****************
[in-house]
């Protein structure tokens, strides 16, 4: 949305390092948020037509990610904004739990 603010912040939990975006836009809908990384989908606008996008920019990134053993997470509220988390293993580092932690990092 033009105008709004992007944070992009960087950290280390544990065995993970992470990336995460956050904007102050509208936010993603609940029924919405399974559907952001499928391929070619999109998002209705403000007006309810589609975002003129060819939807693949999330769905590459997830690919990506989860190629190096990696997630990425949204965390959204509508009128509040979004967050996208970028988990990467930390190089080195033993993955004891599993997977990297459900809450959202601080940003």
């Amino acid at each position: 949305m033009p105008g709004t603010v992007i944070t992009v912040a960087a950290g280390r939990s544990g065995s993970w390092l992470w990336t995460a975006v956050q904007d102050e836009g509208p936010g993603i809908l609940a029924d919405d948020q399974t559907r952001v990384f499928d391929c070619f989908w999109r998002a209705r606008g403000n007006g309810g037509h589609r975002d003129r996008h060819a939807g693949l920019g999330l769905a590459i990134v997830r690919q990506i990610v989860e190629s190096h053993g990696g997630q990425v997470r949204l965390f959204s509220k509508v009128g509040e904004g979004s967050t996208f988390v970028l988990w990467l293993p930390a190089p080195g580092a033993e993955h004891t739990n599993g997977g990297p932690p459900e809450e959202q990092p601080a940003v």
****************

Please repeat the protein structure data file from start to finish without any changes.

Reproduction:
[in-house]
């Protein structure tokens, strides 16, 4: 949305390092948020037509990610904004739990 603010912040939990975006836009809908990384989908606008996008920019990134053993997470509220988390293993580092932690990092 033009105008709004992007944070992009960087950290280390544990065995993970992470990336995460956050904007102050509208936010993603609940029924919405399974559907952001499928391929070619999109998002209705403000007006309810589609975002003129060819939807693949999330769905590459997830690919990506989860190629190096990696997630990425949204965390959204509508009128509040979004967050996208970028988990990467930390190089080195033993993955004891599993997977990297459900809450959202601080940003």
């Amino acid at each position: 949305m033009p105008g709004t603010v992007i944070t992009v912040a960087a950290g280390r939990s544990g065995s993970w390092l992470w990336t995460a975006v956050q904007d102050e836009g509208p936010g993603i809908l609940a029924d919405d948020q399974t559907r952001v990384f499928d391929c070619f989908w999109r998002a209705r606008g403000n007006g309810g037509h589609r975002d003129r996008h060819a939807g693949l920019g999330l769905a590459i990134v997830r690919q990506i990610v989860e190629s190096h053993g990696g997630q990425v997470r949204l965390f959204s509220k509508v009128g509040e904004g979004s967050t996208f988390v970028l988990w990467l293993p930390a190089p080195g580092a033993e993955h004891t739990n599993g997977g990297p932690p459900e809450e959202q990092p601080a940003v």